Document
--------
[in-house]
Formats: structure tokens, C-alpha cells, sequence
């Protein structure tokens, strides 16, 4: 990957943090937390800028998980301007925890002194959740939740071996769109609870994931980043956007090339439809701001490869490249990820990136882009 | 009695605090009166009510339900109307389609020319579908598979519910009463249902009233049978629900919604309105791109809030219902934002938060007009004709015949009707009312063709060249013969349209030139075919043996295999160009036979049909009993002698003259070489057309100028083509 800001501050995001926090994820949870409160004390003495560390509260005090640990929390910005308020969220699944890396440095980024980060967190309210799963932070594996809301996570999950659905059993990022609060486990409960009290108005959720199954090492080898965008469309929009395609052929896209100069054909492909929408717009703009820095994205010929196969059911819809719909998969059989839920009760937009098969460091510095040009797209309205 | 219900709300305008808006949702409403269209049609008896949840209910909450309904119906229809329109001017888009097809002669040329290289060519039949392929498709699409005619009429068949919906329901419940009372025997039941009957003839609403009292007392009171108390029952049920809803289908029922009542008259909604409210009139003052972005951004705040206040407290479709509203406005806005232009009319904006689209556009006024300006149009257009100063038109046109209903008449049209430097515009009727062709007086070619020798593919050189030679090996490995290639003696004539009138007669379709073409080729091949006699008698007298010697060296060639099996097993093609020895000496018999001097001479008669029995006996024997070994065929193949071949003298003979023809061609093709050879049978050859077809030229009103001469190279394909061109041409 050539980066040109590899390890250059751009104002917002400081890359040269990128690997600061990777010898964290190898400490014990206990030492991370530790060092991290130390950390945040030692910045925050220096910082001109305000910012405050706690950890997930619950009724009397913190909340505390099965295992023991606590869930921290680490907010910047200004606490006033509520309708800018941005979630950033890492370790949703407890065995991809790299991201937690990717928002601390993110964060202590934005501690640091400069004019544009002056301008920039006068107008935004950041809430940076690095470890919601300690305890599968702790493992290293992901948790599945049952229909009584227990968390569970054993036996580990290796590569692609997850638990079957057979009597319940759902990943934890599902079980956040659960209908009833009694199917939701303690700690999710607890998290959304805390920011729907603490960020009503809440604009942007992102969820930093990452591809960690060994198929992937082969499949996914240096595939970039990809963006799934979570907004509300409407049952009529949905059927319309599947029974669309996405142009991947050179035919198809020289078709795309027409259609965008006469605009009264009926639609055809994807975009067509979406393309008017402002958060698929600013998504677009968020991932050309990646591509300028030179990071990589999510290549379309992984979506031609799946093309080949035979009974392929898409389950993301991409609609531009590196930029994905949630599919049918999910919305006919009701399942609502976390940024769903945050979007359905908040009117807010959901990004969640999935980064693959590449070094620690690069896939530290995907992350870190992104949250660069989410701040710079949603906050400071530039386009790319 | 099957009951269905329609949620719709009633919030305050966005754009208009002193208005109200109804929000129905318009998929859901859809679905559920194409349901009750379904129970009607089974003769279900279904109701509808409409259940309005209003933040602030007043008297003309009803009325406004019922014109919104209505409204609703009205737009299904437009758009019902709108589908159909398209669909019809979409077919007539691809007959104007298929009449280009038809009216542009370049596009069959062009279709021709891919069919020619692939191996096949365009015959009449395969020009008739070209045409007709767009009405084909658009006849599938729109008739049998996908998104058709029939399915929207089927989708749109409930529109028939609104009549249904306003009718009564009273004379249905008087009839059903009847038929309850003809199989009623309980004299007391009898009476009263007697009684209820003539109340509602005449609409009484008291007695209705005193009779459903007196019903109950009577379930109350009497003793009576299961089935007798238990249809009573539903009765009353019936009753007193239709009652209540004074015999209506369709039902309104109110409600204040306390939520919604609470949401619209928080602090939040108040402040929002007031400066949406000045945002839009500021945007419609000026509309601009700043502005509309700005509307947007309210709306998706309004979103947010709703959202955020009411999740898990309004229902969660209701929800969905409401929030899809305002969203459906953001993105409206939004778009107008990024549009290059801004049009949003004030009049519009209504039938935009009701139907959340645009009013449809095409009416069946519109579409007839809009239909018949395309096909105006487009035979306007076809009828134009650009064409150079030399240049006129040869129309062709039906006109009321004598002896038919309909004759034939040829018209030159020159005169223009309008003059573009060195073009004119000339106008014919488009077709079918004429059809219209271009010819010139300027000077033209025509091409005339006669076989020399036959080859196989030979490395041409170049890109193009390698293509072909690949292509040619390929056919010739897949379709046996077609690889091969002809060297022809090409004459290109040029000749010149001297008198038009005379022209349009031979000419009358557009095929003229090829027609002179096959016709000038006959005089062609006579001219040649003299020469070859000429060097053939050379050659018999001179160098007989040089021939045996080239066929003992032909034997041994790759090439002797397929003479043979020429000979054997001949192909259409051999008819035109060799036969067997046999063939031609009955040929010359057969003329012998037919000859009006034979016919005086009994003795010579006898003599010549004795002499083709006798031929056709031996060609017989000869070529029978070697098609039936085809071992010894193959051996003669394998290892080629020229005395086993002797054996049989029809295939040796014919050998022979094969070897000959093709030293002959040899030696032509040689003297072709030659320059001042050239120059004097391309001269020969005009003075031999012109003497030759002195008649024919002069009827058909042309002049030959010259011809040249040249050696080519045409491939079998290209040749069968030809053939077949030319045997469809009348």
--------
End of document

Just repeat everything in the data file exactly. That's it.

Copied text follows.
[in-house]
Formats: structure tokens, C-alpha cells, sequence
């Protein structure tokens, strides 16, 4: 990957943090937390800028998980301007925890002194959740939740071996769109609870994931980043956007090339439809701001490869490249990820990136882009 | 009695605090009166009510339900109307389609020319579908598979519910009463249902009233049978629900919604309105791109809030219902934002938060007009004709015949009707009312063709060249013969349209030139075919043996295999160009036979049909009993002698003259070489057309100028083509 800001501050995001926090994820949870409160004390003495560390509260005090640990929390910005308020969220699944890396440095980024980060967190309210799963932070594996809301996570999950659905059993990022609060486990409960009290108005959720199954090492080898965008469309929009395609052929896209100069054909492909929408717009703009820095994205010929196969059911819809719909998969059989839920009760937009098969460091510095040009797209309205 | 219900709300305008808006949702409403269209049609008896949840209910909450309904119906229809329109001017888009097809002669040329290289060519039949392929498709699409005619009429068949919906329901419940009372025997039941009957003839609403009292007392009171108390029952049920809803289908029922009542008259909604409210009139003052972005951004705040206040407290479709509203406005806005232009009319904006689209556009006024300006149009257009100063038109046109209903008449049209430097515009009727062709007086070619020798593919050189030679090996490995290639003696004539009138007669379709073409080729091949006699008698007298010697060296060639099996097993093609020895000496018999001097001479008669029995006996024997070994065929193949071949003298003979023809061609093709050879049978050859077809030229009103001469190279394909061109041409 050539980066040109590899390890250059751009104002917002400081890359040269990128690997600061990777010898964290190898400490014990206990030492991370530790060092991290130390950390945040030692910045925050220096910082001109305000910012405050706690950890997930619950009724009397913190909340505390099965295992023991606590869930921290680490907010910047200004606490006033509520309708800018941005979630950033890492370790949703407890065995991809790299991201937690990717928002601390993110964060202590934005501690640091400069004019544009002056301008920039006068107008935004950041809430940076690095470890919601300690305890599968702790493992290293992901948790599945049952229909009584227990968390569970054993036996580990290796590569692609997850638990079957057979009597319940759902990943934890599902079980956040659960209908009833009694199917939701303690700690999710607890998290959304805390920011729907603490960020009503809440604009942007992102969820930093990452591809960690060994198929992937082969499949996914240096595939970039990809963006799934979570907004509300409407049952009529949905059927319309599947029974669309996405142009991947050179035919198809020289078709795309027409259609965008006469605009009264009926639609055809994807975009067509979406393309008017402002958060698929600013998504677009968020991932050309990646591509300028030179990071990589999510290549379309992984979506031609799946093309080949035979009974392929898409389950993301991409609609531009590196930029994905949630599919049918999910919305006919009701399942609502976390940024769903945050979007359905908040009117807010959901990004969640999935980064693959590449070094620690690069896939530290995907992350870190992104949250660069989410701040710079949603906050400071530039386009790319 | 099957009951269905329609949620719709009633919030305050966005754009208009002193208005109200109804929000129905318009998929859901859809679905559920194409349901009750379904129970009607089974003769279900279904109701509808409409259940309005209003933040602030007043008297003309009803009325406004019922014109919104209505409204609703009205737009299904437009758009019902709108589908159909398209669909019809979409077919007539691809007959104007298929009449280009038809009216542009370049596009069959062009279709021709891919069919020619692939191996096949365009015959009449395969020009008739070209045409007709767009009405084909658009006849599938729109008739049998996908998104058709029939399915929207089927989708749109409930529109028939609104009549249904306003009718009564009273004379249905008087009839059903009847038929309850003809199989009623309980004299007391009898009476009263007697009684209820003539109340509602005449609409009484008291007695209705005193009779459903007196019903109950009577379930109350009497003793009576299961089935007798238990249809009573539903009765009353019936009753007193239709009652209540004074015999209506369709039902309104109110409600204040306390939520919604609470949401619209928080602090939040108040402040929002007031400066949406000045945002839009500021945007419609000026509309601009700043502005509309700005509307947007309210709306998706309004979103947010709703959202955020009411999740898990309004229902969660209701929800969905409401929030899809305002969203459906953001993105409206939004778009107008990024549009290059801004049009949003004030009049519009209504039938935009009701139907959340645009009013449809095409009416069946519109579409007839809009239909018949395309096909105006487009035979306007076809009828134009650009064409150079030399240049006129040869129309062709039906006109009321004598002896038919309909004759034939040829018209030159020159005169223009309008003059573009060195073009004119000339106008014919488009077709079918004429059809219209271009010819010139300027000077033209025509091409005339006669076989020399036959080859196989030979490395041409170049890109193009390698293509072909690949292509040619390929056919010739897949379709046996077609690889091969002809060297022809090409004459290109040029000749010149001297008198038009005379022209349009031979000419009358557009095929003229090829027609002179096959016709000038006959005089062609006579001219040649003299020469070859000429060097053939050379050659018999001179160098007989040089021939045996080239066929003992032909034997041994790759090439002797397929003479043979020429000979054997001949192909259409051999008819035109060799036969067997046999063939031609009955040929010359057969003329012998037919000859009006034979016919005086009994003795010579006898003599010549004795002499083709006798031929056709031996060609017989000869070529029978070697098609039936085809071992010894193959051996003669394998290892080629020229005395086993002797054996049989029809295939040796014919050998022979094969070897000959093709030293002959040899030696032509040689003297072709030659320059001042050239120059004097391309001269020969005009003075031999012109003497030759002195008649024919002069009827058909042309002049030959010259011809040249040249050696080519045409491939079998290209040749069968030809053939077949030319045997469809009348």